Žižek and the retraining of the Left

(The original Finnish version was published in the online newspaper Uutiskynnys on 5 December 2009.)

It’s quiet in the music hall of Helsinki’s Old Student House in the last morning of November. However, some reporters and photographers step in one by one. They represent a rather large variety of media. Some of them are glancing at the two books that shall be officially published in this press conference. It’s actually difficult to find a free seat when professor Slavoj Žižek, who has just flown to Finland, finally enters the room.

Both Žižek’s way of talking and his outfit attract attention. This 60-year-old Slovenian man is known at least as a philosopher, cultural theorist, psychoanalysist and a former Presidential candidate. While lecturing, he gives an eccentric impression by wearing leisure clothes and flailing his arms almost all the time. Even if Žižek hates writing and attempts to avoid it, he has written more than 40 books. Today is the publication day of two books that consist of Finnish translations of his writings. Politiikkaa, idiootti! (in English: Politics, You Idiot!) is a compilation of short pamphlets, whereas Pehmeä vallankumous (in English: Soft Revolution) is a more comprehensive mix of politics, art and psychoanalysis.

During the press conference Žižek wants to talk about the recent economic crisis and the world’s political development, but he changes the subject once every five minutes. Some Hitchcock movies and the re-evaluation of basic human values are discussed in succession. When a reporter asks a question, Žižek’s answer goes so far from the original subject that everybody laughs when Žižek says: ”Well, did I answer your question?” Then again, his primary message is crystal clear: Žižek, who promotes communism, wants to warn the different groups of the Left about the risks of their current development, and to show the Left the path it should take. That is to say, Žižek is trying to give the Left the tools for self-retraining. In the 21st century Žižek has become a world-famous thinker. It’s probably recommendable for anyone – not just the communists – to take a look at his opinions on the problems that the Left faces, and on the global economic policy of the future.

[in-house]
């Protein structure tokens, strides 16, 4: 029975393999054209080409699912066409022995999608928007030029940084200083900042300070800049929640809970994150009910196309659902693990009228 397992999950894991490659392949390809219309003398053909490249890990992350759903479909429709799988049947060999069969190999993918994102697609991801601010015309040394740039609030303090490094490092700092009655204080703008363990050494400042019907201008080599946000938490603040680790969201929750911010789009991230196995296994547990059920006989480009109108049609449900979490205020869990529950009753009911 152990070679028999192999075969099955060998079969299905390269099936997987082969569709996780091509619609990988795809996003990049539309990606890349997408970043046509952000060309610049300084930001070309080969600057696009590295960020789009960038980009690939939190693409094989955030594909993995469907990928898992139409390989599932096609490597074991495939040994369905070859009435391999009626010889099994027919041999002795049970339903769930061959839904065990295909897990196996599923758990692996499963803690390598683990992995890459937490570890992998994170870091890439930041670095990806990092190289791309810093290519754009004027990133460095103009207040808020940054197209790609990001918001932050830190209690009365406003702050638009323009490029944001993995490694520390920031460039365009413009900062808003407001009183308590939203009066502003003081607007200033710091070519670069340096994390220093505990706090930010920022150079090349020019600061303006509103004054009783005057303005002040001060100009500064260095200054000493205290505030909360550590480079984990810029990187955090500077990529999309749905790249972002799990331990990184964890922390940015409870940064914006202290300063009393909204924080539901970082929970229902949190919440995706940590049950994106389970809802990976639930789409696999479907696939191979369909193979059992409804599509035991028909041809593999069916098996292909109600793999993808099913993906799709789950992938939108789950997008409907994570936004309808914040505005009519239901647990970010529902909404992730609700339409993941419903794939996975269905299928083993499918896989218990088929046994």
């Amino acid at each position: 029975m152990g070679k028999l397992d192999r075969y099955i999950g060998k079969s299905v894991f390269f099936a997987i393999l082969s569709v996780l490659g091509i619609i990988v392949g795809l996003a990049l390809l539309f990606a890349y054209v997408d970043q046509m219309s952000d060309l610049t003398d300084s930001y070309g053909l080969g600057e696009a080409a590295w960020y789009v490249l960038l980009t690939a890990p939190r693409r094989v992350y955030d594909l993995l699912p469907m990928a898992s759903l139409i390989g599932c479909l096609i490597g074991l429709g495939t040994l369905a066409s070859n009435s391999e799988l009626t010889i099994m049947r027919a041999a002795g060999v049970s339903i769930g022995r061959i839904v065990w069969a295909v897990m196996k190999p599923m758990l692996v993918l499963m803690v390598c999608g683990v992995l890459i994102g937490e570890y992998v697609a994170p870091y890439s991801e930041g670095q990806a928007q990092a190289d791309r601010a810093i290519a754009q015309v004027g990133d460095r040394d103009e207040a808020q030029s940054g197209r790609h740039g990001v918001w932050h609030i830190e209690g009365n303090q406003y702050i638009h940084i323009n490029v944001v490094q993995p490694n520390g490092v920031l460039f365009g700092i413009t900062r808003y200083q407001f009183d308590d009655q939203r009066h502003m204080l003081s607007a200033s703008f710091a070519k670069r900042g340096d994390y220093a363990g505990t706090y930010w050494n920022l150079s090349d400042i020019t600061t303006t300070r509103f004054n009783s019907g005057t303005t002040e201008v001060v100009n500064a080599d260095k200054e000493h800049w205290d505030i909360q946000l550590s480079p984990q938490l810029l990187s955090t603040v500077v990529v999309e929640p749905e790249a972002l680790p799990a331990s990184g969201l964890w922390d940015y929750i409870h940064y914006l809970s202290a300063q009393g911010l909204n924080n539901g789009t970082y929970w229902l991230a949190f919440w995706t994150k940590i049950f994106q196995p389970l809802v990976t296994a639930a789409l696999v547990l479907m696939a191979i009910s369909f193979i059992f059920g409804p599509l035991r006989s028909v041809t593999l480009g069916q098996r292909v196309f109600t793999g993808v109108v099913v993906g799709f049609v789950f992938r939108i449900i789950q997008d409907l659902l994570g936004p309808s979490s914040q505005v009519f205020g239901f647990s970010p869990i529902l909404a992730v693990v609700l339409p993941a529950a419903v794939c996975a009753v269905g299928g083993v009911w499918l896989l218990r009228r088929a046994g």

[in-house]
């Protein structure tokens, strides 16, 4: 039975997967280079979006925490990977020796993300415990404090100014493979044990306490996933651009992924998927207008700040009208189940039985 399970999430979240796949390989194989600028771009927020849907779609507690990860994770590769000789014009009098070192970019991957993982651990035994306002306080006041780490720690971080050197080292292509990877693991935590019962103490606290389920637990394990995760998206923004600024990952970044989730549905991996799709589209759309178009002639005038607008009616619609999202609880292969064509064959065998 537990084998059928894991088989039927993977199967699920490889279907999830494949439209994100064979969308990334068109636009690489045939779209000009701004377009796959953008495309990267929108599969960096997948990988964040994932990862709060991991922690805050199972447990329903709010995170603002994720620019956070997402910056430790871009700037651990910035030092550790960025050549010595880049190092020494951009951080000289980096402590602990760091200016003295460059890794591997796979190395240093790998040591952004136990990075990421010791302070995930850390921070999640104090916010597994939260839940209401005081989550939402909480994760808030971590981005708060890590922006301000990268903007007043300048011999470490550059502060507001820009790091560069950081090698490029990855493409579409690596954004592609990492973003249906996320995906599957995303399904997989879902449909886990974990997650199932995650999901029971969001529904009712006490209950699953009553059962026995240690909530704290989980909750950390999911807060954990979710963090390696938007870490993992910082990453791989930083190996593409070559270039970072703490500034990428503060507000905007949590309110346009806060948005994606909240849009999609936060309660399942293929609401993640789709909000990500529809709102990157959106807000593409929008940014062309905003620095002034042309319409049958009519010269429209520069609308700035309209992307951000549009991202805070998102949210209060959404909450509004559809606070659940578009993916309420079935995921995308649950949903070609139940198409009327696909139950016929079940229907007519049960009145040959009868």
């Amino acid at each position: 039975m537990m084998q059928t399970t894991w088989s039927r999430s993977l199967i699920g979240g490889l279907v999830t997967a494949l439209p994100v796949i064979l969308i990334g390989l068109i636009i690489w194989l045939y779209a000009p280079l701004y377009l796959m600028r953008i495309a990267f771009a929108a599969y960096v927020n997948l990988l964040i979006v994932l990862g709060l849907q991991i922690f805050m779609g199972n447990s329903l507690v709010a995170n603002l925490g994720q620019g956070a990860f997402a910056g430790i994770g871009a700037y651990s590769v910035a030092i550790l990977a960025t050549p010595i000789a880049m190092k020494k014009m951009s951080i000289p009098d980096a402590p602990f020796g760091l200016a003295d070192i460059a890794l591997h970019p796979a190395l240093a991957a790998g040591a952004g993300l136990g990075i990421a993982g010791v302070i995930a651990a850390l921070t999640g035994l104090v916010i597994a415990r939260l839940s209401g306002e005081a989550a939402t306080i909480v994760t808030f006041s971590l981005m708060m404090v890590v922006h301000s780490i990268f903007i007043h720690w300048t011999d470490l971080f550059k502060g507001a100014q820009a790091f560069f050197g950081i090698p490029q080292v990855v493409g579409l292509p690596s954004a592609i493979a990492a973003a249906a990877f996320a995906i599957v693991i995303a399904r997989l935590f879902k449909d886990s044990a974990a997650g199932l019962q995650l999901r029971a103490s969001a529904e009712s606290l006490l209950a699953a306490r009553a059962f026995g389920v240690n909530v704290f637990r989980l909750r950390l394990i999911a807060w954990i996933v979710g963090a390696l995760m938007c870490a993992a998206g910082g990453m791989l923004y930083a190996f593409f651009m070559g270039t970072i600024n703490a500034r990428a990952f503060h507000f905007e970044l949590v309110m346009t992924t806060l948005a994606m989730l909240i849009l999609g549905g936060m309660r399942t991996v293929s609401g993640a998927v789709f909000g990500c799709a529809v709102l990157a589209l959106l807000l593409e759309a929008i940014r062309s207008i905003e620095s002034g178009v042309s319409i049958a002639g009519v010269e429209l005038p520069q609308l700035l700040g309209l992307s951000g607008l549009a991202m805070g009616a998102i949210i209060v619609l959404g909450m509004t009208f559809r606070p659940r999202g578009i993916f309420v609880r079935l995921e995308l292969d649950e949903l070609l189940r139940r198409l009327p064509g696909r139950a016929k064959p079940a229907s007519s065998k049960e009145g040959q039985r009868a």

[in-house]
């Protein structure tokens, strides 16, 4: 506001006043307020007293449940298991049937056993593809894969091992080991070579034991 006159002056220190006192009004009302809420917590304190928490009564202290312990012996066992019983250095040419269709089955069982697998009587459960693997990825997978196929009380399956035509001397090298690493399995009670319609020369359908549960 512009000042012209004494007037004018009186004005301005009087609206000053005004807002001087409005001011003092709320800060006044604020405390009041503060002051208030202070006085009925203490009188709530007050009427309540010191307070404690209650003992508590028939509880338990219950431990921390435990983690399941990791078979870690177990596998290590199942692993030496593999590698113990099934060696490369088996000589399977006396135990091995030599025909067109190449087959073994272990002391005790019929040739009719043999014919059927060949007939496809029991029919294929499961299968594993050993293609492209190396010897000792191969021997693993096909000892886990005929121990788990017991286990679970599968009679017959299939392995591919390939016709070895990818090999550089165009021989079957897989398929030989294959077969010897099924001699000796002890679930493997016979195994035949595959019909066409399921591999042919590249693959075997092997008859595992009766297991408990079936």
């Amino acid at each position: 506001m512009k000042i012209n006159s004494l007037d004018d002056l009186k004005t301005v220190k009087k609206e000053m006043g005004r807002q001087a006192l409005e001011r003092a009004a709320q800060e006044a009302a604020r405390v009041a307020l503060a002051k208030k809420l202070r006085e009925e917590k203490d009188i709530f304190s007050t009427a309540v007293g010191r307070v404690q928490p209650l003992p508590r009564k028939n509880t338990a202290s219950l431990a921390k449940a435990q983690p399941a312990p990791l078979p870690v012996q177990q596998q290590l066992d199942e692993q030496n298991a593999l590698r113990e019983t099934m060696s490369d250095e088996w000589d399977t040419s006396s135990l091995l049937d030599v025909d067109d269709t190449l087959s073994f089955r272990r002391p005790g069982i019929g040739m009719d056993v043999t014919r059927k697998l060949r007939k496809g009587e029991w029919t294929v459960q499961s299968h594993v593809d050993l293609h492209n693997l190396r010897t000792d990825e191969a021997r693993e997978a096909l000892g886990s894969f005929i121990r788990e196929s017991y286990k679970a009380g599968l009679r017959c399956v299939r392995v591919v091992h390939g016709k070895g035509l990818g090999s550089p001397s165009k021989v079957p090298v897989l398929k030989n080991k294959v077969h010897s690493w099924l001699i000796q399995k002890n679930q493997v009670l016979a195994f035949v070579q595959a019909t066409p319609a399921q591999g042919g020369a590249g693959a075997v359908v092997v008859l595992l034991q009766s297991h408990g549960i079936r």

Žižek begins with a few observations on the past. He underlines the horrors of Stalinism and hopes that in the future we will have a better understanding of its theoretical substance and the reasons why it rose. Žižek prefers Marx’s way of thinking but isn’t afraid of criticizing Marx either. The old Marxist theories can’t, for instance, explain the richness of Bill Gates and other billionaires like him. It’s rather ironic (but also believable) that Žižek had to leave the University of Ljubljana in the 1970s because his diploma work was considered too anti-Marxist. He is not your average communist: he instructs the Left to accept the USA as ”the global police force of the world”, he denounces the proposed idea of basic income guarantee which many communists find dear, and so on.

In his speech Žižek focuses on criticizing the belief in the continuous durability of global capitalism instead of attacking capitalism directly. Societal structures can be compared to notable artists whose works get closer and closer to one single apex and don’t offer anything new after reaching it. ”That’s what happened to Sibelius after he finished Tapiola”, Žižek points out. He believes that liberal capitalism has now reached its dead end and the political Left is reacting too slowly. Some groups of the Left want to hold on to the core of the current economical system and just give it ”a friendly human face”, i.e. an easy user interface. Whatever that means. Žižek finds it more probable that the world is heading towards authoritarian capitalism. But even if Žižek is famous for presenting things in a pointed way, he doesn’t claim that today’s society is going to fall rapidly. Societal transitions are more likely to happen in small stages, and regardless of the pace of these changes the most important thing to acknowledge here is that history has not ended. Francis Fukuyama’s theory has failed.